Late one night in the beginning of winter break, while reviewing student reflections for which I offered more credit towards lower than average test scores, I detected a case of flagrant plagiarism. I dashed off the following in an email to the students.
I wanted each of them to understand they were caught and to think about the seriousness of the situation. However, I did not want them to stress over the holiday, which was the intent of my last two sentences [emphasis added]. While I could have waited for school to resume to tell them, I believe it is important to discuss situations as soon as possible while memories are fresh.
Since my wife serves as a teacher, I spoke with her about it the next day, Christmas Eve. She read my email and thought that my students might worry excessively about the situation. As an older male, i.e., the generational gender not exactly expert on the more sensitive side of things, although I would argue that point, I initially disagreed with her. After a few minutes though, I wrote the following and sent it along, hoping to ease any real worry, but not overly lessen the seriousness of the situation.
They have not replied to my email, which is fine. They may not even have seen either of them yet. We will address the issue when school resumes. However, if they do see it, they can prepare themselves for an honest discussion, which I believe is the main benefit of communicating with them right when I detected the issue.
Whether we want to acknowledge it or not, cheating, in one form or the other, pervades our world, and our classrooms. No sector escapes its blight: business (legal or criminal), sports, politics, government, religion, or academics. In some ways, the simple act of living involves small acts of cheating almost on a daily basis, such as exceeding the speed limit, driving through a red light, not declaring something to officials, avoiding serving on a jury, not exercising when we should, eating too much when we should not, or some other act which is either outright illegal, against institutional policies, contrary to our declared intentions, or violating long-held social norms. Regardless, most of us strive to conduct our lives as ethically as possible, ideally teaching our children, students, and others to do so as well. At the same time, competitive pressures, often rationalized in “survival of the fittest” terms, lead many to act in less than desirable ways.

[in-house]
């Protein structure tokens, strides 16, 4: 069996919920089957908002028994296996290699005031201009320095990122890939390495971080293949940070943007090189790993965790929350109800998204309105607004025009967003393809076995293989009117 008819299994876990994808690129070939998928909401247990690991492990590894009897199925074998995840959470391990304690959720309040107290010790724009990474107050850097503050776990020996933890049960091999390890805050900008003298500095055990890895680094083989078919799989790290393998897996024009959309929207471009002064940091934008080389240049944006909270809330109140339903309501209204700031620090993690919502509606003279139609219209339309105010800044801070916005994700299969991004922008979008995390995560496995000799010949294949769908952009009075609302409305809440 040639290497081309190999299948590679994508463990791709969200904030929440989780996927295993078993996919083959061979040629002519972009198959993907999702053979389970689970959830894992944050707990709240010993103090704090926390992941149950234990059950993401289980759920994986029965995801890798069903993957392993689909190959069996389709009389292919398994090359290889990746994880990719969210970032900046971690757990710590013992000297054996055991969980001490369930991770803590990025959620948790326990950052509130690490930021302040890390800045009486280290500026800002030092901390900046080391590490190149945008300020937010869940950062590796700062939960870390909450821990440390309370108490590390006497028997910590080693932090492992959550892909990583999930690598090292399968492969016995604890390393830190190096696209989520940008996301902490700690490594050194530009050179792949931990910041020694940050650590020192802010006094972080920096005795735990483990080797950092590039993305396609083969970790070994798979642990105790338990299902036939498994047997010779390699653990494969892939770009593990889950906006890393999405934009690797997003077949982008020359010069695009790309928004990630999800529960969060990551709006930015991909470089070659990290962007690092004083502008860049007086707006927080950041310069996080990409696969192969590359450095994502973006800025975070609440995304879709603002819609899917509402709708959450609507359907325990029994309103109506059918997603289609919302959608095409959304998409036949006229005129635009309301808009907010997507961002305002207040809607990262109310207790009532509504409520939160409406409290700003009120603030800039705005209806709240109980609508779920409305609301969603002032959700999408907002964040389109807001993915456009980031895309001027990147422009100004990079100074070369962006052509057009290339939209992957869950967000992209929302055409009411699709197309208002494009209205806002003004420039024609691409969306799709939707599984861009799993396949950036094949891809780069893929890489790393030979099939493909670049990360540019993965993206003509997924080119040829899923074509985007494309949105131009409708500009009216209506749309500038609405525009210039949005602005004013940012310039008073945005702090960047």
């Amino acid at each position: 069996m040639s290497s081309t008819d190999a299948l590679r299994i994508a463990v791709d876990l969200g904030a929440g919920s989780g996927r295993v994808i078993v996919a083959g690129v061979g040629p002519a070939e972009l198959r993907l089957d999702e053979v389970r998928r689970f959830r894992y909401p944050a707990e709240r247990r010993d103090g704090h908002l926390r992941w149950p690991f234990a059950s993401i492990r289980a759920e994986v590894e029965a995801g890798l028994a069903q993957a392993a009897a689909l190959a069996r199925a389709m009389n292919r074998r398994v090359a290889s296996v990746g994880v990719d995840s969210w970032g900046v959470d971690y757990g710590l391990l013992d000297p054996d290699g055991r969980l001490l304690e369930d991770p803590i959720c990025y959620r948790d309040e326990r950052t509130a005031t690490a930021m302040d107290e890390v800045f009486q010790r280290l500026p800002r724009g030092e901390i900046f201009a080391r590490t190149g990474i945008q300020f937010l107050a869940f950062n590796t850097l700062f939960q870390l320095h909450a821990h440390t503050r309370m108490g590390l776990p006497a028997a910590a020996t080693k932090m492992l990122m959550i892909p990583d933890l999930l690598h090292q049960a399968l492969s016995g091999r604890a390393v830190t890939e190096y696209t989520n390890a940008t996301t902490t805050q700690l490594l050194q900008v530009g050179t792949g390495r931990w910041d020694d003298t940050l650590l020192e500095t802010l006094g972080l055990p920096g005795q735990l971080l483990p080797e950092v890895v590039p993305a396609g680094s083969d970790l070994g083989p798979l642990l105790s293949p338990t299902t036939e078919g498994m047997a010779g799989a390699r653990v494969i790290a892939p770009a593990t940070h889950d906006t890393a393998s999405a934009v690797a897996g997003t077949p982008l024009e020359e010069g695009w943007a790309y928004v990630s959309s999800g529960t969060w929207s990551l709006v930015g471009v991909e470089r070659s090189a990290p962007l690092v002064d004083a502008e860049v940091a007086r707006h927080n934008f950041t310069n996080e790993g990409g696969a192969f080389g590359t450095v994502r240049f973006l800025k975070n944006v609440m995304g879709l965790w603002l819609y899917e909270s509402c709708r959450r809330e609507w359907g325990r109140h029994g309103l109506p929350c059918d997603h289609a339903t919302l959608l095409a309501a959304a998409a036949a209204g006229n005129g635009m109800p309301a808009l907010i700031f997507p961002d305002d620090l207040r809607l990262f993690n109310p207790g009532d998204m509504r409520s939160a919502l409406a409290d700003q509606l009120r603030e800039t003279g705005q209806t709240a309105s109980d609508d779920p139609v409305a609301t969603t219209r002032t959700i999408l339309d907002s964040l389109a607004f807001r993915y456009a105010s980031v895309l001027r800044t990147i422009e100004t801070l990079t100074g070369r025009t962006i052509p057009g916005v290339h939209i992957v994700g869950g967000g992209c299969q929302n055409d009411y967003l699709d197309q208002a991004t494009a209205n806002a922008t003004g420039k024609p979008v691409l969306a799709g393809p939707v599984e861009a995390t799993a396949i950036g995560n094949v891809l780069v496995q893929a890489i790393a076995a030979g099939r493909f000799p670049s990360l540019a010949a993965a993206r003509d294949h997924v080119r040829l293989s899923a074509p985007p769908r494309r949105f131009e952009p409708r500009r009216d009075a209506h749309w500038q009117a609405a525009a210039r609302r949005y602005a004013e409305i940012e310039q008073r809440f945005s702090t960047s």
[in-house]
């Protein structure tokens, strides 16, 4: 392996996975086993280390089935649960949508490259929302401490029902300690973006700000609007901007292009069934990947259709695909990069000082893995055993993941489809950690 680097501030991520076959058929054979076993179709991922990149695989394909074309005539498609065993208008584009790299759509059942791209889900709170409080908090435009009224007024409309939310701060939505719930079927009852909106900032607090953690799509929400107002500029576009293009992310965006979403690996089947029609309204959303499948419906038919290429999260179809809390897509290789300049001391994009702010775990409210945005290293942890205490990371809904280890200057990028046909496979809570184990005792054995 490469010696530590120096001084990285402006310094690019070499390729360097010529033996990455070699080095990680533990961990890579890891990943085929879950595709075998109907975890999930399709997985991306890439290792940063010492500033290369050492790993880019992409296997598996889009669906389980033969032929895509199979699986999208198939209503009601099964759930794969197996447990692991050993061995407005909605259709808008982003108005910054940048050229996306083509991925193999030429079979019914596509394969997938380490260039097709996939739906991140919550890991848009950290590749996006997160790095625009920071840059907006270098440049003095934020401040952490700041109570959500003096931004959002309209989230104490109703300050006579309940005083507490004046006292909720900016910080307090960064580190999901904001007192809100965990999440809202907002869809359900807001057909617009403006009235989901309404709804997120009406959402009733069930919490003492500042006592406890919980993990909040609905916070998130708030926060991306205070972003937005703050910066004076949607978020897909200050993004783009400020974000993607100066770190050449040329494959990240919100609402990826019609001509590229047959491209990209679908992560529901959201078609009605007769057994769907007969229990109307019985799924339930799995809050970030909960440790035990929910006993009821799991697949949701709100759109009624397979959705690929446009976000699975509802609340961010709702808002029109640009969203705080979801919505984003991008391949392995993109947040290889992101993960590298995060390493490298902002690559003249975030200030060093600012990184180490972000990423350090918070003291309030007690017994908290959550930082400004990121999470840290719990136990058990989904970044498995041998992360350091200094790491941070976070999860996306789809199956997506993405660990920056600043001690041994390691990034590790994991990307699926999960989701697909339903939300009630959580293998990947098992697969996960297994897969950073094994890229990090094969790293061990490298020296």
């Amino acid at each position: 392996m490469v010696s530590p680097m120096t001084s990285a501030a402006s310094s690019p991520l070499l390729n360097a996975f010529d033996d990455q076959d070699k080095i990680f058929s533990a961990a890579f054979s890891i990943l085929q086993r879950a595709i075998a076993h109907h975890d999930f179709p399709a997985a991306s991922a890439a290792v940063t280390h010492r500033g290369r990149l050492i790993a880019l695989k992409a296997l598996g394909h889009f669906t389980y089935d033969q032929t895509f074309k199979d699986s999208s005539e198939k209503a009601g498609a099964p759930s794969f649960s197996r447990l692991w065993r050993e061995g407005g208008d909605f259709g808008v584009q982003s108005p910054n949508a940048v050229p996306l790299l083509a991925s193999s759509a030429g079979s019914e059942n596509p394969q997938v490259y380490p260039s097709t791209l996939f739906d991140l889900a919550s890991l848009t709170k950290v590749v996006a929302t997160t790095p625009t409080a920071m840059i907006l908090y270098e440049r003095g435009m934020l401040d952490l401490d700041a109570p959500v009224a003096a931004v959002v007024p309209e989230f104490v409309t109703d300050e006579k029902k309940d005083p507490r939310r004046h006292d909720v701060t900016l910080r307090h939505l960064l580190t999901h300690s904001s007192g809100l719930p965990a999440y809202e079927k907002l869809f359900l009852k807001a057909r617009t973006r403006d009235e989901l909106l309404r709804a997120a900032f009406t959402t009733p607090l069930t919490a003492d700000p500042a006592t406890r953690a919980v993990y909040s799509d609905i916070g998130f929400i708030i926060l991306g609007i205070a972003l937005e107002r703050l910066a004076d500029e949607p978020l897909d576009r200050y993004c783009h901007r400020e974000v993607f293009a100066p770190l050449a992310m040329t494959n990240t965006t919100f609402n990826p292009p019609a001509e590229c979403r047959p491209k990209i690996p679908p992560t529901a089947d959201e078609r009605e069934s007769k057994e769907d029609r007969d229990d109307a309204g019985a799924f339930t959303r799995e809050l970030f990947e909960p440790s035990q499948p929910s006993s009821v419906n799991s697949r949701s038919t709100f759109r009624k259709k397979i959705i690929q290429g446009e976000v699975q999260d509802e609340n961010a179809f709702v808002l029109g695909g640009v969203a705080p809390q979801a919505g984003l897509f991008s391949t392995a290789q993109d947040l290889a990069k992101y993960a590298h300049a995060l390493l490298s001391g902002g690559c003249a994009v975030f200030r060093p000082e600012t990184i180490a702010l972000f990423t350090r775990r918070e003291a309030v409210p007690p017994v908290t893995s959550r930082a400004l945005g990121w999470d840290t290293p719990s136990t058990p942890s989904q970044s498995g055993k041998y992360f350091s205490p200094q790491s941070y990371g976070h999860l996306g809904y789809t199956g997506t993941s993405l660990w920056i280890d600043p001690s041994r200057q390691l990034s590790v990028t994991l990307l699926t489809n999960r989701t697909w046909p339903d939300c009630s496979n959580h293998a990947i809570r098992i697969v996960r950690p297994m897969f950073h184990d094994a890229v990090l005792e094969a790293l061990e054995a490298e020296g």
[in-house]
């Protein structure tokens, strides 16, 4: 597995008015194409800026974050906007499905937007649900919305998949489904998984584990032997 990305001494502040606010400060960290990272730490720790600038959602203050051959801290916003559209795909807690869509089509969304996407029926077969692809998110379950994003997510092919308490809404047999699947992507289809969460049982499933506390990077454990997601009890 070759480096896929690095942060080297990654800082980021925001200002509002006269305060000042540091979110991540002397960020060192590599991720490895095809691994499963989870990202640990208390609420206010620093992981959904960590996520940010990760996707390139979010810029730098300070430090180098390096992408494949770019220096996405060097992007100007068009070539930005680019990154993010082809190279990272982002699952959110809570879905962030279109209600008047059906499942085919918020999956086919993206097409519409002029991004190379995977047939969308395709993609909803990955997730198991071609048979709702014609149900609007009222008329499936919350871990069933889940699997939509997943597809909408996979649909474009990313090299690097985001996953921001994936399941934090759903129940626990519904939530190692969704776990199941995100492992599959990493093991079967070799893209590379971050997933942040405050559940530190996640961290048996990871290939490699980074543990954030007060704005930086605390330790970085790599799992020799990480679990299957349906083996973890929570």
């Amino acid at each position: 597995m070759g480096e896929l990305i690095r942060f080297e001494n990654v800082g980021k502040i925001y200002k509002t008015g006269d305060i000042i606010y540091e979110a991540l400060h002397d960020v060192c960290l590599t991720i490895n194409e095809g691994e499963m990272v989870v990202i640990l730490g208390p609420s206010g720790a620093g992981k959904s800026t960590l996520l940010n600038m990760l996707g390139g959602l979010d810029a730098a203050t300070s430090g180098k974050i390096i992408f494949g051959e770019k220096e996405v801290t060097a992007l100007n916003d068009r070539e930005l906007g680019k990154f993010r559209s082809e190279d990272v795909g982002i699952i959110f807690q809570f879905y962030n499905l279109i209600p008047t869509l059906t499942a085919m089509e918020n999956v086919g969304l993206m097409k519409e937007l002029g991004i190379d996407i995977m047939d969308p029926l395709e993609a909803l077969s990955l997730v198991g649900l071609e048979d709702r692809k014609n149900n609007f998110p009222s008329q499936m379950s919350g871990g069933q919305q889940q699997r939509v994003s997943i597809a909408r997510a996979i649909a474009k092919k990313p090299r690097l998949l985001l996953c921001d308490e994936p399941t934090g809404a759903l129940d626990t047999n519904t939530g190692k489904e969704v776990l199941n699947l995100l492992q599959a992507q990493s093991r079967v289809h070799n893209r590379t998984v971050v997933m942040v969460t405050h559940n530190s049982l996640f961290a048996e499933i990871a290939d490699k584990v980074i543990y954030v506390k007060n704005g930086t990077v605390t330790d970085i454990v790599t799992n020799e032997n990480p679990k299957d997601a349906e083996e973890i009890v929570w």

In a perfect world, any form of cheating is intolerable. Yet, if that were true, and harsh punishments always meted out, we all would walk around with a scarlet C emblazoned on our chests. Hence, when confronted with issues of academic dishonesty by our students, in whatever form, we need to consider the larger context for their actions. Rigid adherence to honor codes present a dilemma, in my opinion. For while the razor sharpness of the code appeals to some due to its simplicity, our world is not black and white, but shades of grey, which no code, policy, or legislation can rightfully capture.
Hence, with any instance of cheating I encounter with my students, I see the silver lining in the dark cloud, where I speak to the student, or students, about living life with integrity, as well as concern for their reputation; their brand, as marketeers would say.
In my three years of full-time teaching, I have discovered cheating every semester, mostly by my AP students, as they are under the most intense academic pressures. My algebra students cheat more often when I am absent and a substitute proctors an assessment. Each time I detect cheating, I am saddened initially; followed by surprise at how cheating may have occurred, especially when I oversaw testing; and, ending in a decision either to speak with the student(s) solely, usually for first offenses, or with an administrator for repeated offenses.
My punishments are never unduly harsh; I often allow retakes or re-submissions. Yet, I always speak with the offender(s) about the gravity of their act, and how it could damage their reputation. I often require a written reflection by the student as well, in hopes that taking the time to think about their action and to commit it to writing will make them think twice the next time temptation presents itself.
Whether my approach is the best or not is in the eye of the beholder. Some will react negatively to it, some positively, most not at all.
In many ways, there truly is no best approach to complex social phenomena such as cheating, or education for that matter. Just opportunities for consultants to lull the gullible.
As with most things in life, our life experiences and beliefs color are actions. We do what we believe to be best, which is all I ask of my students, my children, and myself.